Healthcare insurance brokers are constantly looking for ways to provide the best for their clients while increasing their margins. If this is the case for you, look no further!

Innovative HIA provides the most competitive rates for Minor Medical coverage plans. Our mission as a benefits administrator is to help you—as a healthcare insurance provider—deliver the best for your clients (and a little extra commission wouldn’t hurt).

Below are a few tips on how to increase margins as a healthcare insurance broker (Hint: we saved the best tip for last!)

How to Increase Your Margins as a Healthcare Insurance Broker

As a healthcare insurance broker, you are always looking for ways to provide the best possible coverage for your clients while also increasing your own margins. 

There are a few key ways that you can do this:

Get Higher Commissions

One way to increase your margins is to simply get higher commissions from the insurance carriers you work with. This can be done by negotiating better terms with the carriers, or by simply switching to carriers that offer higher commissions. (But more on this later!)

Get Better Insurance Rates

Another way to increase your margins is to get better insurance rates for your clients. This can be done by:

  • Hopping around for the best rates
  • Using discounts, or
  • Simply being aware of the different rates that are available

Increase Your Efficiency

Finally, you can also increase your margins by increasing your efficiency as a healthcare insurance broker. This means finding ways to work faster and more efficiently, saving you time and money long-term.

How Brokers Can Earn Higher Commissions with Innovative HIA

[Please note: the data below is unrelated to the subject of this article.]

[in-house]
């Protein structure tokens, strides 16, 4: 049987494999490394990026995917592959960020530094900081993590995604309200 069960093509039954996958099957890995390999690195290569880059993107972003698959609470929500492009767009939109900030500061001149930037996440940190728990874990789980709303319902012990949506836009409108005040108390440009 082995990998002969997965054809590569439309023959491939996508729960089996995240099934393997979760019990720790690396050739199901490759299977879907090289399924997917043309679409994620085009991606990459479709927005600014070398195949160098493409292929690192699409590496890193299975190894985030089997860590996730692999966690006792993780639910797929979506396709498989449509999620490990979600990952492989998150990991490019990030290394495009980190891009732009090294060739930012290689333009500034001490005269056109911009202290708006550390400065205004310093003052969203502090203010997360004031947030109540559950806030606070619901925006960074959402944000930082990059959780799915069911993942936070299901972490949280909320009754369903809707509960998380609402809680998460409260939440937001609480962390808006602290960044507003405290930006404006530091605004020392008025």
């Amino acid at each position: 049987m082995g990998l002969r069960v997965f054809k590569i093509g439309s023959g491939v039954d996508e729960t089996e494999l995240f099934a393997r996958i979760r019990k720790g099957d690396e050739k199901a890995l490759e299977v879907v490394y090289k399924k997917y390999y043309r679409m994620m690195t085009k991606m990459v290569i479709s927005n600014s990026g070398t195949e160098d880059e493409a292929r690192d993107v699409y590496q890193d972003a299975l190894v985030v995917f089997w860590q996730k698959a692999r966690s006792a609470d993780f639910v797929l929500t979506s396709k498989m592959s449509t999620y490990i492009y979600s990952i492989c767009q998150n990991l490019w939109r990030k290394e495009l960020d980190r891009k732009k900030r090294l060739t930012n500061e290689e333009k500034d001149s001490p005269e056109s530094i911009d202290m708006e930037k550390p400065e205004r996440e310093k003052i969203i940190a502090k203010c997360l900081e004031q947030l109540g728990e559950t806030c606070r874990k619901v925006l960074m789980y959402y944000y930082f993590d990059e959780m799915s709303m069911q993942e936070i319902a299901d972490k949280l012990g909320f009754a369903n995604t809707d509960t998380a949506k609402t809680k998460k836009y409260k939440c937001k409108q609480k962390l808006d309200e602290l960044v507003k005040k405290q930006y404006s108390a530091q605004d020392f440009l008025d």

We told you we saved the best tip for last! Working with Innovative HIA is the easiest way you can increase your margins as a healthcare insurance broker.

At Innovative HIA, our ACA-compliant policies start at a base price with a set commission built-in. Additionally, we work with our brokers to ensure you feel comfortable with the commission you’re earning – no one knows how much your time is worth except for you and we want you to be satisfied with your rate.

Brokers that work with Innovative HIA can set their insurance rates to reflect the market and effort they put into managing their accounts. 

Increase Your Margins by Working with Innovative HIA!

By following these tips as a healthcare insurance broker, you can easily increase your margins. This will allow you to provide even better coverage for your clients while also making more money yourself. So don’t wait, start increasing your margins today!

Get in touch with Innovative HIA today to learn more or read on to learn how brokers can get their employer groups engaged!

At Innovative HIA, we pride ourselves on offering:

  • Affordable Benefits
  • ACA Compliance, and
  • Exceptional Service

Today, we’d like to chat a bit more about the third element—the exceptional service we provide—and why Innovative HIA is, therefore, the gold standard of customer service for Minor Medical insurance providers.

(Hint: Our one-stop-shop benefits portal plays a large role in our successful customer service efforts!)

Let’s dive in.

How Innovative HIA Supports the Onboarding and Offboarding Processes

At Innovative HIA, we support businesses beyond providing Minor Medical coverage. We are proud to support the employee onboarding process so your human resources (HR) teams have more time to focus on the daily tasks that keep your business running.

This is why we offer a complete insurance solution that covers:

  • Implementation
  • Enrollment
  • Administration, and
  • Reporting

Our benefits professionals are fully equipped to support onboarding and offboarding procedures to eliminate the hassle for businesses.

How? Using our benefits portal.

Our Benefits Portal

Employee benefits administration can be a pain for any HR department. At Innovative HIA, we aim to simplify the process by giving you access to everything you need in one place.